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Monday, July 24, 2017

Tiananmen Square: Ideology and Evaluation

Picking apart the myriad reasons for what happened at Tiananmen Square in 1989 can be quite a big ask, especially in light of the conflicting information in the historical record. At the time of writing it has now been nearly 30 years since the incident occurred, however, the establishment of a national history in keeping with China's ongoing political ideology means that some degree of historiographical analysis will be required from students looking to get an overall picture of this multidimensional event. 

In other words: the official and the unofficial histories of the Tiananmen Square incident are quite different from one another. 

Before engaging with the opinions of a wide range of historians, students should examine the various causes of the event itself. 

This can be looked at in three main ways:
  1. The reasons for Deng Xiaoping's opposition to the protests.
  2. The reasons for the protestors' opposition to Deng Xiaoping.
  3. The reasons for why the protests could ultimately be interpreted as a failure.  
Here's a sheet with 14 causes that can be sorted into the three above categories. Students can colour-code, cut-and-paste, or copy into a table. Click the link below to download.

Resource: Clash of Ideologies

Following this, students can then begin looking at a variety of evaluations regarding the incident, and consider how each historian has grappled with the above three categories of reasoning. These have been gleamed from various books about 20th Century Chinese history, all of which I would recommend. They are as follows:

Alexander V. Pantsov, author of Deng Xiaoping, 2016
Despite numerous pleas to return home, the rebellious youths did not want to abandon their protests, so the leaders of the nation had to choose between employing force and making concessions. And they made their choice, turning the streets leading to Tiananmen red with blood.
Deng Xiaoping retained his firm conviction about the necessity for dictatorship in the form of the unchallengable rule of the Chinese Communist Party. When confronted by a vision of democracy, he could only see the spectre of chaos. He dug in his heels and would go no further.
Many in the Party saw the market forces of economic reforms to blame, that the modernisation of the economy had opened China up to the 'rotten West' and that this was how bourgeois liberalisation contaminated the minds of the youth. The CCP, now with a new upcoming leader in Jiang, now condemned Deng's planned reforms of the future.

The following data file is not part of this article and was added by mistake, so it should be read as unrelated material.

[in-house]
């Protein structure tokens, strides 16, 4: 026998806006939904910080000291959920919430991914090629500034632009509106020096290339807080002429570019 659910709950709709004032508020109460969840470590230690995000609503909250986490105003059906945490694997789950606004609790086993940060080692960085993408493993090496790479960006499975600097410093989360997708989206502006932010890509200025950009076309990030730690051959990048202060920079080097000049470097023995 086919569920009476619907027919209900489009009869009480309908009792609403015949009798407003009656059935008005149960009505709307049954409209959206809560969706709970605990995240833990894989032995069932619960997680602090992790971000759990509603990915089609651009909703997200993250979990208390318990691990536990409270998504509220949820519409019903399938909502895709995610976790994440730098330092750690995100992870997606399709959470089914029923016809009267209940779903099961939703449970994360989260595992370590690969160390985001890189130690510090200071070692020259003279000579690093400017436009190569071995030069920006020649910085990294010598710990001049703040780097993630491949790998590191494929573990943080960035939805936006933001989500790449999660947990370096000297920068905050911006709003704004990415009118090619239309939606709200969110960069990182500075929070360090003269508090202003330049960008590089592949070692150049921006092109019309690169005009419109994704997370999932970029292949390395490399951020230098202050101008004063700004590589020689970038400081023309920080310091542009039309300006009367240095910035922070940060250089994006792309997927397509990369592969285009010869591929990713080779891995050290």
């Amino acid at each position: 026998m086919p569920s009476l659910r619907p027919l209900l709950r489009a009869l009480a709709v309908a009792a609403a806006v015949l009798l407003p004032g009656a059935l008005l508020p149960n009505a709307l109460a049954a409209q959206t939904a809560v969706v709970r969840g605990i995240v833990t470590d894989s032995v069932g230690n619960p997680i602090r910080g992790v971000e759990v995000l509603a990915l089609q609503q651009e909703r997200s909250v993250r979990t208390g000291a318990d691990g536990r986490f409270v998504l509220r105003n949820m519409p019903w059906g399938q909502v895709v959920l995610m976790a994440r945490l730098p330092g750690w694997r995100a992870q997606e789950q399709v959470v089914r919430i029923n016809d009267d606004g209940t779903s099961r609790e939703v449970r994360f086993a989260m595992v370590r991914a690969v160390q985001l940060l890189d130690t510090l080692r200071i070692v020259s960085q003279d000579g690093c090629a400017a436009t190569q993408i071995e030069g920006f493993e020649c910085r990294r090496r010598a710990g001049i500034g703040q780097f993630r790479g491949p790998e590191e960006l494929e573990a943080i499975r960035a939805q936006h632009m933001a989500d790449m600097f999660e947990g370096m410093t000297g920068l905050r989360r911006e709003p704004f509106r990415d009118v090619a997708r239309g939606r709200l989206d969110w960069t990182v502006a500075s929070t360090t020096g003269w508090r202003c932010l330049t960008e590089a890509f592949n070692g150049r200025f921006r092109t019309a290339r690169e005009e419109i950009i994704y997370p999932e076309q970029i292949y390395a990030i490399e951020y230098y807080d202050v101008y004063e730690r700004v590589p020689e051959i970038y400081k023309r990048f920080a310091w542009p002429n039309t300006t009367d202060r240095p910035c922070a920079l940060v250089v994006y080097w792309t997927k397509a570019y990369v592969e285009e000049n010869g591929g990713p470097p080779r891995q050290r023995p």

Immanuel C. Y. Hsu, author of China Without Mao, 1990
Elders who enjoyed privileges in the Party wanted to hold onto these privileges at all costs, and felt the need to defend the socialist order that had made their elitism possible. Killing protestors was not a concern as they were 'anti-party counterrevolutionaries' who deserved to be eliminated. Loss of tourism and credit was of small concern compared to the survival of the Communist leadership. Deng declared that he did not fear foreign opinion for this reason.
Accurate figures of the massacre are impossible - Western sources estimated 3000 dead and 10 000 wounded. One report from the New York Times said 400-800. A Chinese government spokesman told an NBC anchorman that there were no casualties - certainly no bloodbath. The Chinese government later admitted to 23 students dying accidentally, and that 150 brave soldiers had died, with a further 5000 wounded.
 Frank Dikotter, author of The Cultural Revolution, 2016
The leaders lived in fear of their own people, constantly having to suppress their political aspirations. Deng personally ordered a military crackdown on pro-democracy demonstrators in Beijing, as tanks rolled into Tiananmen Square. The massacre was a display of brutal force and steely resolve, designed to send a signal that still pulsates to this day: do not query the monopoly of the one-party state.
Ezra F. Vogel, author of Deng Xiaoping and the Transformation of China, 2011
It's estimated that 100 000 protestors were in Tiananmen Square when the army moved in around midnight. Only several thousand were left waiting at 2 AM when the army reached the square. It's estimated that 300-2600 demonstrators were killed. Figures from Beijing hospitals show at least 478 dead and 920 wounded. Nearly 600 vehicles, including PLA trucks and armoured carriers, were damaged.
Maurice Meisner, author of Mao's China and After, 1999
Deng Xiaoping congratulated the police and the army who had crushed the 'counterrevolutionary rebellion'. And he offered condolences to the families of government soldiers who had died. He labelled the civilians as 'the dregs of society'. The government later released a figure of 300 civilian deaths which was mocked by eyewitnesses. It is estimated that 2000-7000 civilian deaths occurred. A nationwide wave of arrests occurred after the event, resulting in the incarceration of at least 1000, and the executions of 100s.
Resource: Assessment of the Tiananmen Square incident by Historians

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